Iraq Inquiry: Blair Told Bush He Was Willing to Join, 11 Months Before War

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The Guardian/UK

Iraq Inquiry: Blair Told Bush He Was Willing to Join, 11 Months Before War

Adviser tells of crucial moment at Texas ranch • Chilcot panel attacked for failure to press questions

by
Richard Norton-Taylor

A demonstrator burns a mask of Tony Blair outside the Chilcot Iraq inquiry. (Photograph: Dominic Lipinski/PA)

Tony Blair
made it clear to George Bush at a meeting in Texas 11 months before the
Iraq invasion that he would be prepared to join the US in toppling
Saddam Hussein, the inquiry into the war was told today.

The
prime minister repeatedly told the US president that British policy was
to back United Nations attempts to seek Iraq's disarmament, Sir David
Manning, his foreign policy adviser, told the inquiry.

However,
Blair was "absolutely prepared to say he was willing to contemplate
regime change if [UN-backed measures] did not work", Manning said. If
it proved impossible to pursue the UN route, then Blair would be
"willing to use force", Manning emphasised.

Manning recalled the
meeting between the two leaders at Crawford, Bush's Texas ranch, in
April 2002. "I look back at Crawford as the moment that he [Blair] was
saying, yes, there is a route through this that is an international,
peaceful one and it is through the UN, but if it doesn't work, we will
be willing to undertake regime change," Manning said.

The issue
is crucial because Blair was warned at the time by Lord Goldsmith, the
attorney general, and other legal advisers that going to war with
regime change as the objective was unlawful and breached the UN charter.

Manning
was not questioned by the Chilcot inquiry about a previously leaked
document in which Manning told Blair a month earlier that he had
underlined Britain's position to Condoleezza Rice, Bush's national
security adviser. "I said you [Blair] would not budge in your support
for regime change but you had to manage a press, a parliament, and a
public opinion which is very different than anything in the States,"
Manning wrote.

Also in March 2002, Paul Wolfowitz, the US deputy
defence secretary, was the guest at a lunch with the British
ambassador, Sir Christopher Meyer. Afterwards, Meyer composed a private
letter to Manning. "I ... went through the need to wrongfoot Saddam on
the inspectors and the UN security council resolutions and the critical
importance of the Middle East peace plan. If all this could be
accomplished skilfully, we were fairly confident that a number of
countries could come on board," he wrote.

These documents have
been handed to the inquiry, but the failure of the panel to raise them
with Manning was sharply criticised by Philippe Sands, professor of
international law at University College London. "I was pretty shocked
by the questioning," Sands said. "I was very surprised and disappointed
by the failure to press Manning on any issues".

A picture emerged
during Manning's evidence of Blair resisting US pressure which began
when the issue of Iraq arose in the immediate aftermath of the 9/11
attacks on America at the end of a telephone conversation between Bush
and Blair. "He [Bush] said that he thought there might be evidence that
there was some connection between Saddam Hussein and Osama bin Laden
and al-Qaida," Manning said.

"The prime minister's response to
this was that the evidence would have to be very compelling indeed to
justify taking any action against Iraq."

By the time he visited Crawford in April 2002, the British were "very conscious that Iraq would be on the agenda".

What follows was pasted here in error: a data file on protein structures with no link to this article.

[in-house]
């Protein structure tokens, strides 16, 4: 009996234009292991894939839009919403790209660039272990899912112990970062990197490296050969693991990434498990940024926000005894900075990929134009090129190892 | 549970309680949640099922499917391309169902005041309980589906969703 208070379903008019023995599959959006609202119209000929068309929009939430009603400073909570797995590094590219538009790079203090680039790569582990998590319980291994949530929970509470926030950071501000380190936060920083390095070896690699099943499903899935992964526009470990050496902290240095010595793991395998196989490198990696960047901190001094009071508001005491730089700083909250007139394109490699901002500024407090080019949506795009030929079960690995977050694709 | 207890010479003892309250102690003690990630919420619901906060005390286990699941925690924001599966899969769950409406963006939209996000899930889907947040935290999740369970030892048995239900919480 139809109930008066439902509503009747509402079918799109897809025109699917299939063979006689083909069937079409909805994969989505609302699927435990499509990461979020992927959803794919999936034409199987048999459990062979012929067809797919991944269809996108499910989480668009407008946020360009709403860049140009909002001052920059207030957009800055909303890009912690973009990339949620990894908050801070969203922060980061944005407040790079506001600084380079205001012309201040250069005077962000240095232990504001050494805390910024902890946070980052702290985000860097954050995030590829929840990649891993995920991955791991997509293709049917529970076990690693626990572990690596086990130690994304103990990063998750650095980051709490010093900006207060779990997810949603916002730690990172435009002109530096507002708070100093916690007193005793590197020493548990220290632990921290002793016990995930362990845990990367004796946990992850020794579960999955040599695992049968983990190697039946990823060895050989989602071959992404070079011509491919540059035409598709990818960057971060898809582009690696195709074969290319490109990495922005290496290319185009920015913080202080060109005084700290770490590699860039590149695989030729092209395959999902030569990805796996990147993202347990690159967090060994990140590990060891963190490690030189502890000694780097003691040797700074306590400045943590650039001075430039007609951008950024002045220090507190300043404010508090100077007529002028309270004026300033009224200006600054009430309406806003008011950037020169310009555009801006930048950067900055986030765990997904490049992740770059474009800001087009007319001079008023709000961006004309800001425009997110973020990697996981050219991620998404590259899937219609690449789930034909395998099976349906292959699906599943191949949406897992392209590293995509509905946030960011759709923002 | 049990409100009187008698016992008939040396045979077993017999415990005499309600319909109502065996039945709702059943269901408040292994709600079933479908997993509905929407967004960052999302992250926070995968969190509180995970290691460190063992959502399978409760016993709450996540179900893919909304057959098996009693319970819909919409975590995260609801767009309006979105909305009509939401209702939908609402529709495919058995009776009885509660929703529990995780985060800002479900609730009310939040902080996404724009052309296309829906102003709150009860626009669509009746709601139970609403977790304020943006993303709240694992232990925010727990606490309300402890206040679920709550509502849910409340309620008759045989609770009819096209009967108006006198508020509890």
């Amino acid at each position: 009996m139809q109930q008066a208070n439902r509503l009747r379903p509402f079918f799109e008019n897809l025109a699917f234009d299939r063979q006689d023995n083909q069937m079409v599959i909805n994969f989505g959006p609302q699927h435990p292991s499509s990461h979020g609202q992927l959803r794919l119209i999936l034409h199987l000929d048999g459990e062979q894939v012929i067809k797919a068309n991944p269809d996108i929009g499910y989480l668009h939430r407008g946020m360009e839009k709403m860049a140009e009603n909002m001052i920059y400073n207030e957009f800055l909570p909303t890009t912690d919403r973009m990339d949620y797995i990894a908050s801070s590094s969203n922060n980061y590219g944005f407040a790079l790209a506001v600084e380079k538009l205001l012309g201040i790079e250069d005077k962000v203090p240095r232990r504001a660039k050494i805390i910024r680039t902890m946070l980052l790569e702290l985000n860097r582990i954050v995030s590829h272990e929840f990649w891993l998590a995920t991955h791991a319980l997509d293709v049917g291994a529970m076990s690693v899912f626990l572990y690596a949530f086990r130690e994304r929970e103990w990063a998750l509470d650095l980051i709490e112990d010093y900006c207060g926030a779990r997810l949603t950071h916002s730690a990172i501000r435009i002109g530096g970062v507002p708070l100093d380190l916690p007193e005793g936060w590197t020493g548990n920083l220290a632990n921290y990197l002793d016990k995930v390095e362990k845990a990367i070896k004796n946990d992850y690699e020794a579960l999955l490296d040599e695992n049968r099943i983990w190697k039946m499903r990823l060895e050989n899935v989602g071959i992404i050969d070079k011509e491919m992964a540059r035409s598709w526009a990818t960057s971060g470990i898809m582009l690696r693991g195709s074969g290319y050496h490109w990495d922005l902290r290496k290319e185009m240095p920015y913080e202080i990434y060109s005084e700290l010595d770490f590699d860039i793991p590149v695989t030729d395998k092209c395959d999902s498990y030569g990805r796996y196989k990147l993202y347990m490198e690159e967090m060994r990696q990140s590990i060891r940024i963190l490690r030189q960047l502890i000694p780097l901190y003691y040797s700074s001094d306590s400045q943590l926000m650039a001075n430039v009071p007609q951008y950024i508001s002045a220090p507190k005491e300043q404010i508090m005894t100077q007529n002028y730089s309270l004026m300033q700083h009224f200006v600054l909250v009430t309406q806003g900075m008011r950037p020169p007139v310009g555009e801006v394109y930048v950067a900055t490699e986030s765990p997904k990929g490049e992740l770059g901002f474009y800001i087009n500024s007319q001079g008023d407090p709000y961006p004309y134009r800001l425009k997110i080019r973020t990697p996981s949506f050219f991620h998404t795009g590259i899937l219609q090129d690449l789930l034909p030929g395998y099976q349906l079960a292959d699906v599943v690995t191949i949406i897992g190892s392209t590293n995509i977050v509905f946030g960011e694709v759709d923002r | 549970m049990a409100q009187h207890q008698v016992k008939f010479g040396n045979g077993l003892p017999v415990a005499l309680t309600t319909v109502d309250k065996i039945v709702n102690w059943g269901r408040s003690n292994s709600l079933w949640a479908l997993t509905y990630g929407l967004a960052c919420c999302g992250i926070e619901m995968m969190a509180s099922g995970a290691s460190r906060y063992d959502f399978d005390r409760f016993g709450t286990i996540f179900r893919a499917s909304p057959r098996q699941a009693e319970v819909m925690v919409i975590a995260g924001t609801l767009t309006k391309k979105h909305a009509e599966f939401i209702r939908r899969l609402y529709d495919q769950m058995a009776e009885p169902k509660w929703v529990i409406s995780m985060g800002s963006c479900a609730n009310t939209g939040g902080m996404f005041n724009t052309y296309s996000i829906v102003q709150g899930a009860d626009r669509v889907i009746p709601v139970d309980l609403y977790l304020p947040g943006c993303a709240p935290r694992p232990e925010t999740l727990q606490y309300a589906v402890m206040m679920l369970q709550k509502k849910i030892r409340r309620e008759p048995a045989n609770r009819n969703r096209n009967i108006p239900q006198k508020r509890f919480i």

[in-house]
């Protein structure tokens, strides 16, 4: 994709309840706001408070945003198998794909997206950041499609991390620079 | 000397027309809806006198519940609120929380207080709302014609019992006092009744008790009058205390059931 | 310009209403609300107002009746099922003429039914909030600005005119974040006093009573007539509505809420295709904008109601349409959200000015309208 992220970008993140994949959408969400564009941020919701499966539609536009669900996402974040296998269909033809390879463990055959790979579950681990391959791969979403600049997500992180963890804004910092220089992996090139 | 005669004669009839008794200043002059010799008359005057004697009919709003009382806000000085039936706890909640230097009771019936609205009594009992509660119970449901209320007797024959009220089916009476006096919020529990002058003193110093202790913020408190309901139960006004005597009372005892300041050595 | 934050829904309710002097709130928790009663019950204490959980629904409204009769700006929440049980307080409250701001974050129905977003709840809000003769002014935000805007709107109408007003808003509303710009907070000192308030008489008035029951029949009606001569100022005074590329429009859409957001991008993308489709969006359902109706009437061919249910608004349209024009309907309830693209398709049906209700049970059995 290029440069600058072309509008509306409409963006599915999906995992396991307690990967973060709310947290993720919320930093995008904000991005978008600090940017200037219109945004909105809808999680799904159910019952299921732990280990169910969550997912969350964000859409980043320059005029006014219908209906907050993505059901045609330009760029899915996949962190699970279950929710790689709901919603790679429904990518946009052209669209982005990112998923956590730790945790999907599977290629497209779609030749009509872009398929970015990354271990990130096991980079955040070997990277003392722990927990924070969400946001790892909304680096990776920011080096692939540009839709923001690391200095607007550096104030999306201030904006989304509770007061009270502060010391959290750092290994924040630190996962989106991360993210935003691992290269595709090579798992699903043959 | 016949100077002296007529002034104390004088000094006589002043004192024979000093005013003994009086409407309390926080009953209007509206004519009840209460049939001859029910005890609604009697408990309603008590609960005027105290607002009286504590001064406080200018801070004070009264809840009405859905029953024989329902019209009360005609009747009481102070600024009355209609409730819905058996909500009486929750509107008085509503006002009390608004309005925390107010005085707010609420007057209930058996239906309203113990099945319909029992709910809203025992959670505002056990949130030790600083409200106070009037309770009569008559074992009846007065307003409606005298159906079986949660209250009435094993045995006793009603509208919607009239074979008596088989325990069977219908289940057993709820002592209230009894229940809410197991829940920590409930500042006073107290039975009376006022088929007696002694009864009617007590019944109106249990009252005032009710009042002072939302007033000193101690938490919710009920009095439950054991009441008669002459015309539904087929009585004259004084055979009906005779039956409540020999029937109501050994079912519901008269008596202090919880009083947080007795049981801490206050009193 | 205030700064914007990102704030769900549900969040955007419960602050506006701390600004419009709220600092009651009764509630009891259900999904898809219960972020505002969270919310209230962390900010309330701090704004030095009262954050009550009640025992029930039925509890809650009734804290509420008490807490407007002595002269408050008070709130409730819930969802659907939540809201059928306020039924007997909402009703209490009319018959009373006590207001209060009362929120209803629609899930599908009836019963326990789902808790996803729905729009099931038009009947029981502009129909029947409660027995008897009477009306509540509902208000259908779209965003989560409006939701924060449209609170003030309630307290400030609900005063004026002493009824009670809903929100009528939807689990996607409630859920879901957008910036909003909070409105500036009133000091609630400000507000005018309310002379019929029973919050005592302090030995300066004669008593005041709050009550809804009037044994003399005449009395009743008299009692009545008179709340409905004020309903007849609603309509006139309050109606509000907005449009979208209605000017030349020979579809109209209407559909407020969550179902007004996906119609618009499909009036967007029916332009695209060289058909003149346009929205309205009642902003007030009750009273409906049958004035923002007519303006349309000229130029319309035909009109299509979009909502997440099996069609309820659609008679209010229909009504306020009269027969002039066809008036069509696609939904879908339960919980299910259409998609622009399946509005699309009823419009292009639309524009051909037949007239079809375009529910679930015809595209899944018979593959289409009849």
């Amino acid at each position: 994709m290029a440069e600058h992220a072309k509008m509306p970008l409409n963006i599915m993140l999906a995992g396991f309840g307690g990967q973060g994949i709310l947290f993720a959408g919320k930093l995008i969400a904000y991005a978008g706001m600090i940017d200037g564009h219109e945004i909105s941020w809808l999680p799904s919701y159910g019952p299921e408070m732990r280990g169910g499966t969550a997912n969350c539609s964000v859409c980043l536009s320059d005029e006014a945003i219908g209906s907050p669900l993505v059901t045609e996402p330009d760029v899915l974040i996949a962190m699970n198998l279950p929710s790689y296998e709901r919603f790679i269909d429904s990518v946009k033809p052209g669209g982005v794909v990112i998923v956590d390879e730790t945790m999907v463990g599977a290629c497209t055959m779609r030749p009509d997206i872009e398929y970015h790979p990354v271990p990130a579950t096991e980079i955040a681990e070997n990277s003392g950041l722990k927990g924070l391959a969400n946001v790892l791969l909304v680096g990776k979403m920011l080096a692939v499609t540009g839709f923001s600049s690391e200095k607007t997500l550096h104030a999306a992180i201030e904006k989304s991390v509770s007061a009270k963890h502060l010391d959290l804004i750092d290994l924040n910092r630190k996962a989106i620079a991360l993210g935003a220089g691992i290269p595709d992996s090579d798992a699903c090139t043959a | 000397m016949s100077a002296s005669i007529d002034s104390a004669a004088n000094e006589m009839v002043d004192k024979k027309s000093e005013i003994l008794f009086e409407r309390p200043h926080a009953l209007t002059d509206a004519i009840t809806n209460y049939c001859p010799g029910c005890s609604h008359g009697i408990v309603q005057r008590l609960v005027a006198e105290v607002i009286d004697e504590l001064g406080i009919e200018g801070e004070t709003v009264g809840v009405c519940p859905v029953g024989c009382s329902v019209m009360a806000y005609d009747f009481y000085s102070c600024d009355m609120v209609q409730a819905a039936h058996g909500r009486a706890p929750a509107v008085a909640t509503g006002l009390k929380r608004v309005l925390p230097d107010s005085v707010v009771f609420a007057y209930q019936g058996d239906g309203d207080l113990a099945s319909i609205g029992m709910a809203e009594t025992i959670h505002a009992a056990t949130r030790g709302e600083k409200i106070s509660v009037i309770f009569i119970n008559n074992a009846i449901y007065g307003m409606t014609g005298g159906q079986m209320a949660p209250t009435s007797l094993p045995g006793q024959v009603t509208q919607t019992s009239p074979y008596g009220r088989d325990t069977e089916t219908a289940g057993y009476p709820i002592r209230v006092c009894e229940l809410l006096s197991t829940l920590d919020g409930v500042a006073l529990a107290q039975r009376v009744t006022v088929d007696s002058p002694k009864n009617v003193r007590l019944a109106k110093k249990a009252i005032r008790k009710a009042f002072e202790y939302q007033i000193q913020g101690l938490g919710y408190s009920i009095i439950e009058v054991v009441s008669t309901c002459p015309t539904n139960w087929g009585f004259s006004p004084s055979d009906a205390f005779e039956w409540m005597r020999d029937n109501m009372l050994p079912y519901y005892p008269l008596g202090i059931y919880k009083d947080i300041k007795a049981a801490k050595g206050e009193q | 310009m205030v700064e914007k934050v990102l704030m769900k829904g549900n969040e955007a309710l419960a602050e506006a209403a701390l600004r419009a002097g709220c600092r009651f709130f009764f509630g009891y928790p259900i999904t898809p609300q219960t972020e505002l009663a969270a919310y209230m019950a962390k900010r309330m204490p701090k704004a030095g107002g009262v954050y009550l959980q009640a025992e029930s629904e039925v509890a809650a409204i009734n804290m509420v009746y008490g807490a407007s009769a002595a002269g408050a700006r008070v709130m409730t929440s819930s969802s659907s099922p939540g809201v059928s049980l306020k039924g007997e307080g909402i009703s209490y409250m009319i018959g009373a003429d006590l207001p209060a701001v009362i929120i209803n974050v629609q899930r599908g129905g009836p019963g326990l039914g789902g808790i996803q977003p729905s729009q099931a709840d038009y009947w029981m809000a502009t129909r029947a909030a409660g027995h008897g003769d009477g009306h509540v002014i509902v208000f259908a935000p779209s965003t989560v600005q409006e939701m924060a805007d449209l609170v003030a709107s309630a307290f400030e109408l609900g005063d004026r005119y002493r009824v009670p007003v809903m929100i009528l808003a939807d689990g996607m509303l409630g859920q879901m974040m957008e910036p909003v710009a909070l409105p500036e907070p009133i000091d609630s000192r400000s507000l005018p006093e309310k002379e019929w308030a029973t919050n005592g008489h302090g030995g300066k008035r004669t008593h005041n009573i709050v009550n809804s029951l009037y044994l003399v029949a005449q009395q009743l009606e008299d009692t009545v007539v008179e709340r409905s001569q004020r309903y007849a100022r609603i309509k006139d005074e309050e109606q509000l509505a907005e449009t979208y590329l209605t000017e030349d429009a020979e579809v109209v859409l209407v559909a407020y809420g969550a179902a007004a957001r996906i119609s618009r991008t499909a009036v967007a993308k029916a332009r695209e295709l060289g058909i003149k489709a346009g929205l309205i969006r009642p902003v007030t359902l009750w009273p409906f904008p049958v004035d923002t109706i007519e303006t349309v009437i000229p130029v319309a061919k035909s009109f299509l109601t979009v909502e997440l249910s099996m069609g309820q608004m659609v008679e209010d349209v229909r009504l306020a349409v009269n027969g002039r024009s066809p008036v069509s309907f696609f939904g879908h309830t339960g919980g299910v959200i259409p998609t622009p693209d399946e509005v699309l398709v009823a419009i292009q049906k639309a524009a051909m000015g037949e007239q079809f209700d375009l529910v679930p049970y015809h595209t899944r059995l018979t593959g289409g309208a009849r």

Manning
added: "[Bush] told us that there was no war plan for Iraq but he had
set up a small cell at central command in Florida to do some planning
and to think through the various options."

Blair first asked
defence chiefs about the British military options for action in June
2002, the inquiry heard. Yet he delayed taking decisions until later in
the year. Defence officials have said the delay was the result of
Blair's concern not to give the impression that he had given up on the
UN diplomatic route.

"I think there was some uneasiness in the
MoD about the lateness of the decisions," Manning told the inquiry. "I
personally believed [UN weapons] inspectors should have been given more
time to work." They left Iraq when it was clear that the US, with
British backing, was about to invade Iraq even though there was no hard
evidence, despite intelligence claims, that the Iraqi leader had
pursued a banned weapons programme.

One official document
understood to be passed to the inquiry refers to a meeting between
Blair and Bush at the White House on 31 January 2003. Blair is believed
to have told the president that a fresh UN resolution Britain was
pressing for was an insurance policy to provide international cover in
the event of a disaster in Iraq in the aftermath of an invasion. Bush
told Blair that he did not believe there would be any fighting between
Iraq's different ethnic groups.

That document was not raised by
the inquiry team today. However, Manning was extremely critical of the
lack of planning for post-war Iraq in the US where responsibility
passed late in the day from the State Department to the Pentagon.

Today's key moments

Key quote

"I
was very struck by the reluctance of the US soldiers to get out of
their tanks, take off their helmets and start trying to mix with the
local communities," Sir David Manning said about post-invasion Baghdad.

Key jargon

De-Ba'athification.
That means sacking Ba'ath party members from state jobs, something that
happened when Paul Bremer took control in Baghdad after the war.
Manning was very critical of the impact of this.

Damage rating

Manning was fairly scathing about the way the Americans planned, or rather did not plan, for postwar Iraq.

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